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Beefed up servos test jet combustion
Motor Technology has designed a servo system to drive a rotating drum at high speed in the exhaust of a test rig designed to replicate a jet engine combustor. The rig, which was project managed and built by Howco Oilfield Services based on a design by the Frazer Nash Consultancy, replicates the combustor of a jet engine found on modern passenger aircraft.
The rotating drum, positioned in the exhaust of the combustor, generates acoustic excitations, which can affect the flame inside the combustor in different ways. Research and development engineers, working for a major aero engine manufacturer, wanted to test the responsiveness of the flame to a range of acoustic excitations. The servo system had to provide precise control of the drum’s speed and tolerate the hot exhaust gases of the combustor.
The rotating hexagonal drum changes the size of the exhaust area and creates a pressure wave that reacts with the flame inside the combustor. Probes then measure the amplitudes of pressure fluctuations and the results can be used to improve the technology of future engine design.
The drum had to rotate at speeds of up to 8,000rpm and generate frequencies of up to 800Hz. To meet specifications Motor Technology customized a 16.9kW servo motor with a maximum speed of 13,400rpm that would drive the drum through a metal bellows coupling. The customisation of the motor involved using a Kevlar wrap to bond the magnets to the rotor providing added protection against the high centrifugal forces exerted on the magnets at high speed. As the motor would be located only 300mm from the 700-800°C exhaust emissions, special care had to be taken when specifying the coupling, feedback device and cables. Furthermore, fitting cold plates on three sides of the motor was necessary so that it could be water cooled.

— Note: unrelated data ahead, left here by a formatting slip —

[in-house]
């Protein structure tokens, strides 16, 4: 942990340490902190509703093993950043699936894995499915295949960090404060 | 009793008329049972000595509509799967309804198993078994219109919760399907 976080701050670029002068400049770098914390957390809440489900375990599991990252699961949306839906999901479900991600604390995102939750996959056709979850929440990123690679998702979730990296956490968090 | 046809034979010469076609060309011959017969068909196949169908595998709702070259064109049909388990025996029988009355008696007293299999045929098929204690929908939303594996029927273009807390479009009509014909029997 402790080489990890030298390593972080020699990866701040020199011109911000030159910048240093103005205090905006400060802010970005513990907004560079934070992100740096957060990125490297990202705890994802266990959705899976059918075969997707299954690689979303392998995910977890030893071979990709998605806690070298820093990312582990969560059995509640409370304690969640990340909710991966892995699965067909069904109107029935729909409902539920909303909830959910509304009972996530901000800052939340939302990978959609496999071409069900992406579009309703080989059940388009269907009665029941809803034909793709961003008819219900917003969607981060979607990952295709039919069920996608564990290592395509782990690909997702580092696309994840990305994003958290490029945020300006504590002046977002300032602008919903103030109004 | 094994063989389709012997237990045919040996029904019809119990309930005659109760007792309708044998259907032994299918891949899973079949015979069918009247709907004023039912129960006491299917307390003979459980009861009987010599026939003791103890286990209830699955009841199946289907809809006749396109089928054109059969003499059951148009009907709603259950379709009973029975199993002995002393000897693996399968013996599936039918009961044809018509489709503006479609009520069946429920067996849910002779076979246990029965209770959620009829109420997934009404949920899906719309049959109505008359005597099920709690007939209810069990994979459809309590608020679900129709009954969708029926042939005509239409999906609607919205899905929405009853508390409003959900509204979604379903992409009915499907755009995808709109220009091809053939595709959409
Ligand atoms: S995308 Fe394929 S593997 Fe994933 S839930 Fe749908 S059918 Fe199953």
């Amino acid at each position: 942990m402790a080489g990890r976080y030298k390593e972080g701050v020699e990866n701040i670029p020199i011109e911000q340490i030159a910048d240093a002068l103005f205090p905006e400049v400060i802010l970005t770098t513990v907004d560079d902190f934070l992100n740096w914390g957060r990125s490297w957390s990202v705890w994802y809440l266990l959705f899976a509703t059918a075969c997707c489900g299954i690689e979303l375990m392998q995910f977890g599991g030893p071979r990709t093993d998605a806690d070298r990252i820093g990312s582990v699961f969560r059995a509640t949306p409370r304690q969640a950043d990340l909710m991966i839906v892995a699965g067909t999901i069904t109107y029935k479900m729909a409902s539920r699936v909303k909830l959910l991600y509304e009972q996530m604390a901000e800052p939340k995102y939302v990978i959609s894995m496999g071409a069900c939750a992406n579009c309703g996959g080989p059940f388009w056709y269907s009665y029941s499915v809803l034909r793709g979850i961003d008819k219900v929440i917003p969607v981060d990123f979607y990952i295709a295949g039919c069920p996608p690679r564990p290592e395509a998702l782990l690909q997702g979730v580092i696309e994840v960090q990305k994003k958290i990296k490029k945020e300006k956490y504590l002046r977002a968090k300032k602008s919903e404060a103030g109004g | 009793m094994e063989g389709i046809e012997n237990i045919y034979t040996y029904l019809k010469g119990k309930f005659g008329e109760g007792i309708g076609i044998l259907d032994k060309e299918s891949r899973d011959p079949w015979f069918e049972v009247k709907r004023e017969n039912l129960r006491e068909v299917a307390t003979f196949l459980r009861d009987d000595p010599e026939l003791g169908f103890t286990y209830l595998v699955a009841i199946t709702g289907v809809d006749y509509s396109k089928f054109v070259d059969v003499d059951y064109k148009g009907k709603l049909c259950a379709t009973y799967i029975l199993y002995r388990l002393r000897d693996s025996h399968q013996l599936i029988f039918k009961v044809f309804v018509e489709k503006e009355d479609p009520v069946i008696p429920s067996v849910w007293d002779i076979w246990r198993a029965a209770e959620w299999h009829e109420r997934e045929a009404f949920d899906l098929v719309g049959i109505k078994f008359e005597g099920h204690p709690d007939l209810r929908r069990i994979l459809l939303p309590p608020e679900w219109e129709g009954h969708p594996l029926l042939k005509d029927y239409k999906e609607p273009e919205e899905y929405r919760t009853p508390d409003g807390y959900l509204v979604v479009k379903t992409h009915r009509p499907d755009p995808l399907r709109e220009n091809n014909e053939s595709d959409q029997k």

Motor Technology also supplied bespoke, PC-based operator software to enable the operators to set-up and store a number of different test-cycle recipes, comprising frequency range, number of step points and dwell time, which meant that a 2-3 hour test run could be carried out without user intervention. During a test cycle the drum would increase its frequency over a period of time from zero to 800Hz. In addition, test engineers would alter the exhaust pressure by as much as 21 bar.
Due to the very high costs involved in running the tests — the rental for the test facility based at the German Institute for Air and Space Travel alone ran to tens of thousands of euros per day — the drive system had to be designed for high reliability. The final system, which was designed and built in-house by Motor Technology’s engineering department, provided full manual control in case of a PC failure.
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